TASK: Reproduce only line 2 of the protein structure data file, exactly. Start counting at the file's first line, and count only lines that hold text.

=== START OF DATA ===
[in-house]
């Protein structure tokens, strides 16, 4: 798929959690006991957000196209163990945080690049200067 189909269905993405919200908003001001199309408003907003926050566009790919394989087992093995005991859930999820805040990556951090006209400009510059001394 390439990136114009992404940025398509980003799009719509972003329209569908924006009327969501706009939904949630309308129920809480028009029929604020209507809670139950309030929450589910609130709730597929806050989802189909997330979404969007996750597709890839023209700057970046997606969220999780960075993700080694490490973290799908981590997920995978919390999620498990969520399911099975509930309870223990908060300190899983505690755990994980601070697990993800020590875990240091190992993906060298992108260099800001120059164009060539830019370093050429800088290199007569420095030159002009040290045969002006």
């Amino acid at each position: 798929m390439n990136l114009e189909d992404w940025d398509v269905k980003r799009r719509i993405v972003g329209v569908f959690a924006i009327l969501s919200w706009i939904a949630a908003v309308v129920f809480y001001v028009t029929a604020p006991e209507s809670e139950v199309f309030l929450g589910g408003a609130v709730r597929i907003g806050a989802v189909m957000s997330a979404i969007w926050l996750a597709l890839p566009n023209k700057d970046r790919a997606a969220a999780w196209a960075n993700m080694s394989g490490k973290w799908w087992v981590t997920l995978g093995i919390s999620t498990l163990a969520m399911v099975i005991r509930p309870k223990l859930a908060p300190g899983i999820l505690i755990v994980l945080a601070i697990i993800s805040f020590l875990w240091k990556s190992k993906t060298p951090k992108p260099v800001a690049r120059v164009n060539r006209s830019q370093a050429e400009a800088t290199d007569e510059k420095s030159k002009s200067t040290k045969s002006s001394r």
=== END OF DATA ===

């Protein structure tokens, strides 16, 4: 798929959690006991957000196209163990945080690049200067 189909269905993405919200908003001001199309408003907003926050566009790919394989087992093995005991859930999820805040990556951090006209400009510059001394 390439990136114009992404940025398509980003799009719509972003329209569908924006009327969501706009939904949630309308129920809480028009029929604020209507809670139950309030929450589910609130709730597929806050989802189909997330979404969007996750597709890839023209700057970046997606969220999780960075993700080694490490973290799908981590997920995978919390999620498990969520399911099975509930309870223990908060300190899983505690755990994980601070697990993800020590875990240091190992993906060298992108260099800001120059164009060539830019370093050429800088290199007569420095030159002009040290045969002006």